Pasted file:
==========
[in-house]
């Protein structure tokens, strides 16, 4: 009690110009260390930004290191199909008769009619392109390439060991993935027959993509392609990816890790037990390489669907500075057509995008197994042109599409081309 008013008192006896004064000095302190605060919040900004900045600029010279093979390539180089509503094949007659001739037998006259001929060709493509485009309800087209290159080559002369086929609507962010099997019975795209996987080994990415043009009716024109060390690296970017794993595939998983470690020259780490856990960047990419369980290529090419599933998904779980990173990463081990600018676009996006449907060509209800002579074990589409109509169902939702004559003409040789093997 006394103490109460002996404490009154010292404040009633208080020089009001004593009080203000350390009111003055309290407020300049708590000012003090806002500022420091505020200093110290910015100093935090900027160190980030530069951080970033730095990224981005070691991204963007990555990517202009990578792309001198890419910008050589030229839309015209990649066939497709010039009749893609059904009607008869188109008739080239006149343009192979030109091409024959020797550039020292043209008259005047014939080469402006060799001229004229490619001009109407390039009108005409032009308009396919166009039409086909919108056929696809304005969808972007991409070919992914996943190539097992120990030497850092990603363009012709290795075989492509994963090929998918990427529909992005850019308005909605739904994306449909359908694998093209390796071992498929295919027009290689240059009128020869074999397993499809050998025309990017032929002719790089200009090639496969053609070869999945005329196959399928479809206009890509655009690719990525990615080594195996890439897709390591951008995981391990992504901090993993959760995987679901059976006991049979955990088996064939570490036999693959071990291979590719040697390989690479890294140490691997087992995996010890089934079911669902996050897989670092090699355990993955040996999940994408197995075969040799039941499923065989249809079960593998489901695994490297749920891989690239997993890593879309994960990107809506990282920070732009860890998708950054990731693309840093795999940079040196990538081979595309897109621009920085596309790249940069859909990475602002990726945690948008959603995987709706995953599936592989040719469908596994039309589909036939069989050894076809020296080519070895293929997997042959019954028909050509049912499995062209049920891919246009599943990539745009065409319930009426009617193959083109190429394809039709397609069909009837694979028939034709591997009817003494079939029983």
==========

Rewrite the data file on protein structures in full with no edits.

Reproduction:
[in-house]
């Protein structure tokens, strides 16, 4: 009690110009260390930004290191199909008769009619392109390439060991993935027959993509392609990816890790037990390489669907500075057509995008197994042109599409081309 008013008192006896004064000095302190605060919040900004900045600029010279093979390539180089509503094949007659001739037998006259001929060709493509485009309800087209290159080559002369086929609507962010099997019975795209996987080994990415043009009716024109060390690296970017794993595939998983470690020259780490856990960047990419369980290529090419599933998904779980990173990463081990600018676009996006449907060509209800002579074990589409109509169902939702004559003409040789093997 006394103490109460002996404490009154010292404040009633208080020089009001004593009080203000350390009111003055309290407020300049708590000012003090806002500022420091505020200093110290910015100093935090900027160190980030530069951080970033730095990224981005070691991204963007990555990517202009990578792309001198890419910008050589030229839309015209990649066939497709010039009749893609059904009607008869188109008739080239006149343009192979030109091409024959020797550039020292043209008259005047014939080469402006060799001229004229490619001009109407390039009108005409032009308009396919166009039409086909919108056929696809304005969808972007991409070919992914996943190539097992120990030497850092990603363009012709290795075989492509994963090929998918990427529909992005850019308005909605739904994306449909359908694998093209390796071992498929295919027009290689240059009128020869074999397993499809050998025309990017032929002719790089200009090639496969053609070869999945005329196959399928479809206009890509655009690719990525990615080594195996890439897709390591951008995981391990992504901090993993959760995987679901059976006991049979955990088996064939570490036999693959071990291979590719040697390989690479890294140490691997087992995996010890089934079911669902996050897989670092090699355990993955040996999940994408197995075969040799039941499923065989249809079960593998489901695994490297749920891989690239997993890593879309994960990107809506990282920070732009860890998708950054990731693309840093795999940079040196990538081979595309897109621009920085596309790249940069859909990475602002990726945690948008959603995987709706995953599936592989040719469908596994039309589909036939069989050894076809020296080519070895293929997997042959019954028909050509049912499995062209049920891919246009599943990539745009065409319930009426009617193959083109190429394809039709397609069909009837694979028939034709591997009817003494079939029983």